Cloud 9 – Alex Cambell

Life without hope…
I get the usual burst of pleasure, typing out my catchphrase. Seeing those familiar words, black on white. Proudly I lift my fingers from the keyboard, drumming them on my lips.
What next?… it’s imperative I keep every post fresh, see, and more importantly uplifting. I mean people actually live their lives by what I say! What I say matters’

cloud 9Life’s short. Enjoy it.
This is the slogan of Leata, the wonder-drug that sixteen-year-old Hope has been taking since she was a child, just like the rest of her family. Well, the rest of the country really. For who would choose not to take it – a perfectly safe little pill that just helps ‘take the edge off’ life. Because everyone can do with a little help staying happy sometimes . . . Especially Hope, whose life is maybe not as perfect as she likes to make out on her blog.

 

What I thought

I found this a really interesting different take on contemporary YA. It’s similar to the Cell 7 series by Kerry Drewery (review of Final 7 here) in the sense that it’s set in a world that is recognisable as ours, and yet slightly different. In Cell 7 it was that the death penalty existed and here it is that the idea of anti-depressants isn’t scorned. One company has become a global phenomenon – Leeta – with their tablet. But instead of it just being available on prescription for people who are depressed this is sold to everyone. And it’s not just that they are being sold to everyone, everyone is taking them. From very young children, to teachers, and to the elderly. Why would teenagers want to stress about exams, or how they look? As an parent why would you want to stress about your children? You can take a tablet and stop stressing and they can take a tablet so there would be nothing for you to stress about anyway. Win-win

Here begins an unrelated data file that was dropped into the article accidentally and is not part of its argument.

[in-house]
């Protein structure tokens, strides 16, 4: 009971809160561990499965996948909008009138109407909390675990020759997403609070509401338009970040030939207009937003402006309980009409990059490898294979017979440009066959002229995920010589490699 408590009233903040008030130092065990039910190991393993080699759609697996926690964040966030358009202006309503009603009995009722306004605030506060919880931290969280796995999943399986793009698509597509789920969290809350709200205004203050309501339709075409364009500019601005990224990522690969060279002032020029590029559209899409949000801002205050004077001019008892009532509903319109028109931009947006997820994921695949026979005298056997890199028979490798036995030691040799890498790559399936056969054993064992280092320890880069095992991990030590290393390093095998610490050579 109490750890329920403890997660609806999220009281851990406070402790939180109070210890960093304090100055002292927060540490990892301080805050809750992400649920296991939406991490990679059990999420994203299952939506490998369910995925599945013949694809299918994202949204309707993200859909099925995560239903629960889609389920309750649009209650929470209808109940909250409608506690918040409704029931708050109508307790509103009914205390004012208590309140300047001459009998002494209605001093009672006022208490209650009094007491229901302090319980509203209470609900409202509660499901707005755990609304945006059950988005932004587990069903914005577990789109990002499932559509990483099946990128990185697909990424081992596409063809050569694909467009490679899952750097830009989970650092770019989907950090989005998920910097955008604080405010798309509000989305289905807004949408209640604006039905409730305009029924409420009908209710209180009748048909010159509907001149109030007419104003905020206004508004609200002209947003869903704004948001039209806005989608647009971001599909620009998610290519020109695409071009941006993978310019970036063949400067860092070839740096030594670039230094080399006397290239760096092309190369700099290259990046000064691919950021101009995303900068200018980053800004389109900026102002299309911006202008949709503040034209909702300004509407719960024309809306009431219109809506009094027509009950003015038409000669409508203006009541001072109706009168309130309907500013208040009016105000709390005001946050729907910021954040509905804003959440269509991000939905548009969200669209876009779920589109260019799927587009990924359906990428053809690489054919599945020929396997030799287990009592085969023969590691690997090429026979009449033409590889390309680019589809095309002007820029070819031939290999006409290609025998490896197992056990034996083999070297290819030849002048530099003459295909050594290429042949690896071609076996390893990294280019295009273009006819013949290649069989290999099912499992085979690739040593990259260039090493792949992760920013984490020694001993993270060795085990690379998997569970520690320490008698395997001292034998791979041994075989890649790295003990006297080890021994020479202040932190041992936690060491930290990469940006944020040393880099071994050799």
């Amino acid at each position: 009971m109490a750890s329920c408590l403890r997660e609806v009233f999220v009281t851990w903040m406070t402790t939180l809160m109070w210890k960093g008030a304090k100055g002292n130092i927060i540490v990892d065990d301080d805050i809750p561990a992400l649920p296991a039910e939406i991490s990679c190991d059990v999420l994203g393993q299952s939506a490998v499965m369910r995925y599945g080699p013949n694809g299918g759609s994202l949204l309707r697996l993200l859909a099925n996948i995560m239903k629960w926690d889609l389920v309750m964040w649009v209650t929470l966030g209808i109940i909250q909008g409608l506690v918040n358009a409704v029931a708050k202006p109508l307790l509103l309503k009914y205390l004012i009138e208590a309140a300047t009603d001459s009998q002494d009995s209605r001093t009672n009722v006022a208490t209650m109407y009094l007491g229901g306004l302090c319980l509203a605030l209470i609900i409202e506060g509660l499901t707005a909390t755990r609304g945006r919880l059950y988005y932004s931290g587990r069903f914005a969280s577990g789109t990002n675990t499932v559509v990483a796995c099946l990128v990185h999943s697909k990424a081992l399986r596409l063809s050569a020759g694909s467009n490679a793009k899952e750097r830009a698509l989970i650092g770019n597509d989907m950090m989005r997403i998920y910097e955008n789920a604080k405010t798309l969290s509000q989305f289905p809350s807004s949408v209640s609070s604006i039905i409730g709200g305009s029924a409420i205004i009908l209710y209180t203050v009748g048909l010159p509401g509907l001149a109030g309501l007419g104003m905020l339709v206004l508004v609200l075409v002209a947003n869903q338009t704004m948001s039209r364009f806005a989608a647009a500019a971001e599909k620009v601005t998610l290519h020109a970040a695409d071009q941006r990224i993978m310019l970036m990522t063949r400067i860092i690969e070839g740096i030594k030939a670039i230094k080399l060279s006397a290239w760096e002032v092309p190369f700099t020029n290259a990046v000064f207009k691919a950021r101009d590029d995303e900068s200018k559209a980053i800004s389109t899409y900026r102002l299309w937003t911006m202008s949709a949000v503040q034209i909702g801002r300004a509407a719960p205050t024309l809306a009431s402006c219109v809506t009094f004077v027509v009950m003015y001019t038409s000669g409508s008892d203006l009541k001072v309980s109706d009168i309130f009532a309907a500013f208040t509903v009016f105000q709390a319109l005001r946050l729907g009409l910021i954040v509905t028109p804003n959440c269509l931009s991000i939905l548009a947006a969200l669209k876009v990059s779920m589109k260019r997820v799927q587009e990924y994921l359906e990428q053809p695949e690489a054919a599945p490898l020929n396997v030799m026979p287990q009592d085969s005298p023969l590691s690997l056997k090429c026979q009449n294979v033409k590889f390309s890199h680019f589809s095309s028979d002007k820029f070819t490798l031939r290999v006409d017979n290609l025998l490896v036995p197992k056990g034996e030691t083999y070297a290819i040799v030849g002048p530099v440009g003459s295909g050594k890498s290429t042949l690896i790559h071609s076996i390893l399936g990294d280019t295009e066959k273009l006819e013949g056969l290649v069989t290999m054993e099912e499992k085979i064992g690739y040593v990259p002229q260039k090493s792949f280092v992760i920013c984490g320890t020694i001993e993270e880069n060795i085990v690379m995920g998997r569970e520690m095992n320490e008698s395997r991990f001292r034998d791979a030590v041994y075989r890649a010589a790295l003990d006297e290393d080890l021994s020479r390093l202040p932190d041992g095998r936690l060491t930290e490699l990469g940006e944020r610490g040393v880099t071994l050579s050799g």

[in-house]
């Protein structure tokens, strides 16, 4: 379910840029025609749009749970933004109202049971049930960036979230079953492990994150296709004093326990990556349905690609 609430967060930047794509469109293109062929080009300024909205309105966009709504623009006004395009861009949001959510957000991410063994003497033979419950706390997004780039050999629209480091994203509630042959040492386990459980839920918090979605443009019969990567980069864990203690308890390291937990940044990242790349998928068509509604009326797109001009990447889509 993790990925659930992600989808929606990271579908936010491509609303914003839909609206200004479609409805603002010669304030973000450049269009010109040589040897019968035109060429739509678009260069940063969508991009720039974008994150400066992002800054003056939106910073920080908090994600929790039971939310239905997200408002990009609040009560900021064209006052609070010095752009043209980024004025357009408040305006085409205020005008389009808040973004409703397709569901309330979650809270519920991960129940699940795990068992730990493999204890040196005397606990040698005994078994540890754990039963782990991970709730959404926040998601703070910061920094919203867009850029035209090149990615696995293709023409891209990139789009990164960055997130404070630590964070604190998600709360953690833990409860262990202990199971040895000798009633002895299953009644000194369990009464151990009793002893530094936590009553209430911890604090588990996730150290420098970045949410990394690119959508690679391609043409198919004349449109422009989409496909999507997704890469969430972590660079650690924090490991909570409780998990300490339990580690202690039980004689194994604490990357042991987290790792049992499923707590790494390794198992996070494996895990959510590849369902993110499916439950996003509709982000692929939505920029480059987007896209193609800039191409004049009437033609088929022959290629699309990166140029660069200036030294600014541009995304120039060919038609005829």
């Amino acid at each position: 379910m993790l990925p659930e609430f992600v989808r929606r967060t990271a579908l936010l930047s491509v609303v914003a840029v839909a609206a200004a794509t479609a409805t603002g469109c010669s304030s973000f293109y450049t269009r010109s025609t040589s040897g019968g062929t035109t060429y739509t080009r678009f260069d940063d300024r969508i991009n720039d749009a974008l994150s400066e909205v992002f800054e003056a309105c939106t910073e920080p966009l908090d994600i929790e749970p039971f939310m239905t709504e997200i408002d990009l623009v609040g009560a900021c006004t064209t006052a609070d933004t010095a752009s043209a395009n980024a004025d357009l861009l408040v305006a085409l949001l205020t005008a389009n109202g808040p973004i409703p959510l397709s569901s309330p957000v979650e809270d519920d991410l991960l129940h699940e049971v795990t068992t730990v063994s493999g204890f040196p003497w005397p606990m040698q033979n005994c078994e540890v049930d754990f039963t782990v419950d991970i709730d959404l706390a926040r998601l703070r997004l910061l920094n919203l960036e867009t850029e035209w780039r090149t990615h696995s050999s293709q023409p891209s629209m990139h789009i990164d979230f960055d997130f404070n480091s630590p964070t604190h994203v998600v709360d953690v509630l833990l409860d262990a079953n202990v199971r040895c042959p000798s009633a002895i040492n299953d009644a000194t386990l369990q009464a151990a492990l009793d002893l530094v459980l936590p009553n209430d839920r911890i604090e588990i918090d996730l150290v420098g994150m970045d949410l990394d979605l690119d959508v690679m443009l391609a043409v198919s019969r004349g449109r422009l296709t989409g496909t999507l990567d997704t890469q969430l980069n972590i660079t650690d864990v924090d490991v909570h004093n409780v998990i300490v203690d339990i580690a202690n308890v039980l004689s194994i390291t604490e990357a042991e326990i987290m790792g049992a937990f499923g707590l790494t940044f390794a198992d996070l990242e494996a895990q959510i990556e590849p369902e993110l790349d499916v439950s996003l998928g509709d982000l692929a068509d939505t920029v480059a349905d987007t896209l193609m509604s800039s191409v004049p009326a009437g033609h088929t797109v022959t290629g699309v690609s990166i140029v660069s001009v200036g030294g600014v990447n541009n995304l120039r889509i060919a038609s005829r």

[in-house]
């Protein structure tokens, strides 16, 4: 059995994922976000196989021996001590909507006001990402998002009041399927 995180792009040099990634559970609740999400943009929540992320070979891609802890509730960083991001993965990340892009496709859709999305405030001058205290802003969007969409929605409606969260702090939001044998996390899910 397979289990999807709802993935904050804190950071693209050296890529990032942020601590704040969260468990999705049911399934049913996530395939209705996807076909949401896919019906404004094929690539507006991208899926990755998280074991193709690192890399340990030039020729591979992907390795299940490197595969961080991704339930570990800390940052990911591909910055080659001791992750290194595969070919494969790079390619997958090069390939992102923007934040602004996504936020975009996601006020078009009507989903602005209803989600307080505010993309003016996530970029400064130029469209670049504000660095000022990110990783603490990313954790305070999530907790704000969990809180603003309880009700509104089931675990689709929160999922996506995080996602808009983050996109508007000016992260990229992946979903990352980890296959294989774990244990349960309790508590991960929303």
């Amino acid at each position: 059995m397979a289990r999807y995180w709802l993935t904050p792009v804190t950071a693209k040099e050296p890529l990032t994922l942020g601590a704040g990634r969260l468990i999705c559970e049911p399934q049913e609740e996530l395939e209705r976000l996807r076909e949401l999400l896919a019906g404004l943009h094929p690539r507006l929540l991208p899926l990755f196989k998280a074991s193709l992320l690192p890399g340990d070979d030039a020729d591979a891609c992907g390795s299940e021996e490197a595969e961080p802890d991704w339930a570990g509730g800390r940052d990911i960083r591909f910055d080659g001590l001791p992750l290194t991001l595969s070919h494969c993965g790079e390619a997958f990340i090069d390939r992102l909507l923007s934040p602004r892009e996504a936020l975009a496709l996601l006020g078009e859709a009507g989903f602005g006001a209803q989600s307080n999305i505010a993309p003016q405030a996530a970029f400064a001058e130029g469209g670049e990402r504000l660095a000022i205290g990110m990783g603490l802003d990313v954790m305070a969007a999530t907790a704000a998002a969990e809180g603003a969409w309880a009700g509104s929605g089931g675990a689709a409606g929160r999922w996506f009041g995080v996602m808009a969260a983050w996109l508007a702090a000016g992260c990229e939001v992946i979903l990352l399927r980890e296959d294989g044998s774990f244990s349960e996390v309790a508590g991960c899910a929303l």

To try and get an idea of just how big Leeta is, imagine something like Coke or Apple. Except there is no alternative and it’s the same size as the two combined. And make no mistake this is a company out for profit. All customers are repeat customers so how do you make sure that your profit continues to grow? You invest in bloggers, get teenagers watching people they care about talking about the product and how much it helps them and solves all their problems.

What’s really interesting is the ‘business’ meetings for the top bloggers, and the way that these guys lives and blogs are planned out, such as “you two are going to do joint videos”. What was most uncomfortable was the idea that although they can’t make them become a couple but they’d strongly suggest it/promote it and ‘leak stories’ that say that they are. It’s a scary look into the world of celebrity, because there is no way that this isn’t already happening in various industries as a way to keep people in the public eye. You only have to walk into any corner shop or supermarket to see rows upon rows of magazines with ‘shock couples’ on the front. And it’s one thing when they are adults, or reading them as an adult. You are aware of the manipulations, doesn’t mean you don’t fall for it, but you have more of an idea of what to look for (of course that just makes them find smarter ways to manipulate you). But for a child/teenager to read, they’re not fully aware of it. It’s why there are so many protections put in place for things like fat shaming or stopping the sell of fad diets to teenage girls. In Cloud 9, these things are not only aimed at teenagers but they are using teenagers to do the manipulating. Listening to a girl talk about how a product helps her get through a day at school, makes the other school girls more likely to trust it. And it’s one thing to mention your sponsor at the end of the video or blog. But this isn’t that. This is having every single blog post return to the product. It’s invasive but because its so normalised no one can see it.